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Robbie Rotten

What is the structure of RP?

39 posts in this topic

Someone made the remark today that "RP is undergoing an identity crisis," which I found to be both highly amusing and somewhat thought-provoking. Do you think there is an "identity crisis?" If so, what are the two sides, and why?

Related to the above, an illustration which may help to clarify what I mean by "the structure of RP": This is a scenario that actually played out on Valucre fairly recently. One person posted an apparently solo thread where their character was off in the woods training or something; a second person posted into the thread that their character has arrived on the scene to kill/capture the first poster's character; the two get into a fight, and in short order, three more characters spontaneously appear defending the first poster's character. The four who are fighting together defeat and deal massive damage to the one character that came in trying to kill the first.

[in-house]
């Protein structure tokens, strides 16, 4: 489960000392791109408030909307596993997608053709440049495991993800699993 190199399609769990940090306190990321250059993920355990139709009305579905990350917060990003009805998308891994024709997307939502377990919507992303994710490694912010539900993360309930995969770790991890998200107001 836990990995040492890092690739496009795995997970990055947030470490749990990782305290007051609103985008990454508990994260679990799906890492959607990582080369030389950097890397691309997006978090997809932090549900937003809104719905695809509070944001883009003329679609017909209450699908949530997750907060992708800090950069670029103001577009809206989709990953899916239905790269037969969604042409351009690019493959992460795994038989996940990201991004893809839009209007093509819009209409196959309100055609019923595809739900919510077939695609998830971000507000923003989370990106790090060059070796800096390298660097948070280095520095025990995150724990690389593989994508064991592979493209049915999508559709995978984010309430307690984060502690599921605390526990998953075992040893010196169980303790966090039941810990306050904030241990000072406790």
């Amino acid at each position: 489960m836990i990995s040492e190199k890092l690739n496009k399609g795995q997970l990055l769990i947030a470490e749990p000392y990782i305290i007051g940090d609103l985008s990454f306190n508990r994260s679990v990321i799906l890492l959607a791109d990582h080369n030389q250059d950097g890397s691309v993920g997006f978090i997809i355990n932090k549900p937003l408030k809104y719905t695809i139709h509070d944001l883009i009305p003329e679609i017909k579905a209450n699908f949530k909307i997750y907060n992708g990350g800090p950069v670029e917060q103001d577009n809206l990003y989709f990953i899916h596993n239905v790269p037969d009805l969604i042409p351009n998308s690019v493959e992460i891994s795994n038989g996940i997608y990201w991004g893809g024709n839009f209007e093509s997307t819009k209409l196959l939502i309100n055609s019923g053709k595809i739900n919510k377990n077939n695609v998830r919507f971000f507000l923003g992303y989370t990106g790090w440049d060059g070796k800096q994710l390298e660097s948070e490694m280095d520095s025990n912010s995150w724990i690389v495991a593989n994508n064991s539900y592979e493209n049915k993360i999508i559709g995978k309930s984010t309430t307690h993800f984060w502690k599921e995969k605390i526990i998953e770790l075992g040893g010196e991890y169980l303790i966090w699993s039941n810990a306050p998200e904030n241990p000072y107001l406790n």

So, hypothetically speaking, what should happen if the four, with their characters having clearly overpowered the one, then write that they kill the one character off? What implications should that have for the one character that has now been killed? If the RPer of the one character does not wish for their character to die, must they accept that outcome?

This is an interesting example to me because the way that it actually played out was especially weird. After the group of four wrote these huge devastating attacks against the one char that was outnumbered, the one character's RPer decided (without any sort of OOC prompting from his opponents) "well that should kill me" and wrote his character dying off. Then the other parties went to him and effectively said "no wait we didn't mean to kill you" and convinced him to put his character into a coma instead. Was this sort of OOC collaboration a proper way to resolve the thread?